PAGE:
table placements and tasteful drapes. One might argue for a double fee for the cast who have to serve as both set assemblers and singing protagonists.
Throughout, John Bishop’s lighting is bright and energising; at the close, especially, the strong colour tones whisk us from pseudo-realism to indulgent
fantasy and fun.
Louise Fuller (Serpetta). Photo credit: Chris Christodoulou.
Act 2 sees Sandrina afflicted by the Podestà’s attempts at courtship and subsumed into legal accusations against Belfiore. Confusion reigns when Sandrina
finds herself in a wild forest. As night falls, search parties set off to find her. In the darkness, the Mayor mistakes Arminda for Sandrina, while Arminda
assumes he is the Count. Meanwhile, Belfiore comes across Serpetta and thinks she is Sandrina, and Serpetta confuses him for the Mayor. Got it? The chaos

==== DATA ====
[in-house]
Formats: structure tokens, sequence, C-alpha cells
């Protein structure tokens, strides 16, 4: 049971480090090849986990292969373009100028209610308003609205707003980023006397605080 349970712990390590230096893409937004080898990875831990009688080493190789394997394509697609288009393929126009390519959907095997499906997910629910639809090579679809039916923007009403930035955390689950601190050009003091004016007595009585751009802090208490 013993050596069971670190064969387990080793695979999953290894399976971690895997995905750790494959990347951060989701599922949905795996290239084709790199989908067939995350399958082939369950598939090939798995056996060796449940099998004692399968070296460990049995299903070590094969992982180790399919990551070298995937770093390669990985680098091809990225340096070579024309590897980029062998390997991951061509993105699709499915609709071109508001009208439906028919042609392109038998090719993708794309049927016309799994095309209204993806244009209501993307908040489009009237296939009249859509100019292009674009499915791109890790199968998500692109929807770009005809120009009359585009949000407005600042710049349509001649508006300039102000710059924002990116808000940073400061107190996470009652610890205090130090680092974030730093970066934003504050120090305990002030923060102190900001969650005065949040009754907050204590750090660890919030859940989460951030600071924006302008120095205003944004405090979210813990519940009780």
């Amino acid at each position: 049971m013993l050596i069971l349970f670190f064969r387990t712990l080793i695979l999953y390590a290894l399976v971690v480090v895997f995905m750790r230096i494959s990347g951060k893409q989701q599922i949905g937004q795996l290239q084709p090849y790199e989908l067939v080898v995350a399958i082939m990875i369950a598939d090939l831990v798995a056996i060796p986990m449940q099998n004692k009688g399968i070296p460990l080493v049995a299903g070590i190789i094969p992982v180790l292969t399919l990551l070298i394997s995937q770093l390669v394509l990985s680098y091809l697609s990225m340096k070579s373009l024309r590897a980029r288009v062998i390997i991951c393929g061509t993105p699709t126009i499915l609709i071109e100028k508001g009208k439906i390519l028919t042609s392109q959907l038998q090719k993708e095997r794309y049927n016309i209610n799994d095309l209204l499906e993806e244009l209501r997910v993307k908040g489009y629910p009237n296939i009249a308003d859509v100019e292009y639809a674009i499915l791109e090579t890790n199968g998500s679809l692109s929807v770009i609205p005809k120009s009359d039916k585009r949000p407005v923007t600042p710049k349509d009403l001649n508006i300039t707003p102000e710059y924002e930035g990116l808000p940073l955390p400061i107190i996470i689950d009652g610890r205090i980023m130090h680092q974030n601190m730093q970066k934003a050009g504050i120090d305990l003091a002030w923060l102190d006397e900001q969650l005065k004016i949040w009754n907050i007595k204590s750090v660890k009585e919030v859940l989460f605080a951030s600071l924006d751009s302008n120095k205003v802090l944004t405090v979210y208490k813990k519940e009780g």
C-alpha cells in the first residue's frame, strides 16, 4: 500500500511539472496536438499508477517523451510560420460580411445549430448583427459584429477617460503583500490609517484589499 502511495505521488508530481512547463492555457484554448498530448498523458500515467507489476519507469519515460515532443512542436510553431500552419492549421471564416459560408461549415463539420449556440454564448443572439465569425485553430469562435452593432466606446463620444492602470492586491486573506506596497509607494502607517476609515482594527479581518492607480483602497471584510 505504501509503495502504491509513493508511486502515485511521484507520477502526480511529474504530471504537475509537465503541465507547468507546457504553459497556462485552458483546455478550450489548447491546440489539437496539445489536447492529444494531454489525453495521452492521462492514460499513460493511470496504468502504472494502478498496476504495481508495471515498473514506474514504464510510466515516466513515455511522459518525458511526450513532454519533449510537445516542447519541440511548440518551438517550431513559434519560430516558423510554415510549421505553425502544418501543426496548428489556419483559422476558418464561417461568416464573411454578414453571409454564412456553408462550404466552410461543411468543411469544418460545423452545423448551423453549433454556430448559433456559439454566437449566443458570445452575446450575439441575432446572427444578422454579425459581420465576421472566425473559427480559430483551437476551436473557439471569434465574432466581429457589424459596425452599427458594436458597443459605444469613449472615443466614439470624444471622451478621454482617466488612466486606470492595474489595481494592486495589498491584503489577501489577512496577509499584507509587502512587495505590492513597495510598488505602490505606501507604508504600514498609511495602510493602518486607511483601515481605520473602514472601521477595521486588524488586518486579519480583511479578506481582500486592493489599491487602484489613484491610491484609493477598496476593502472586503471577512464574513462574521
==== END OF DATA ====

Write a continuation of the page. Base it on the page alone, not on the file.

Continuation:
is unravelled (partially) as Belfiore and ‘Sandrina’ recognise each other; but they promptly lose their senses and imagine themselves as the Greek gods,
Medusa and Alcides.
Thobela Ntshanyana (Belfiore) and Carly Owen (Violante). Photo credit: Chris Christodoulou.
Fehr locates this scene in the basement boiler-room of Anchise’s mansion. Hints of the original wild forest remain in the paintings which adorn the
forward-placed corridor, a formal device which facilitates some rapid scene changes to the rear. There’s much farcical tomfoolery, as Belfiore and Violante
are reconciled, though not all of the horseplay is in keeping with the score.
Elizabeth Reeves (Arminda), Thomas Erlank (Anchise) and Kamilla Dunstan (Ramiro). Photo credit: Chris Christodoulou.
The RCM cast were uniformly accomplished and vibrant, and the ensemble work was well-drilled. Soprano Carly Owen, as Violante, was feisty and full of
character; she used her focused tone and strong vibrato to convey Violante’s steeliness, but there was not much variety of vocal or dramatic demeanour. One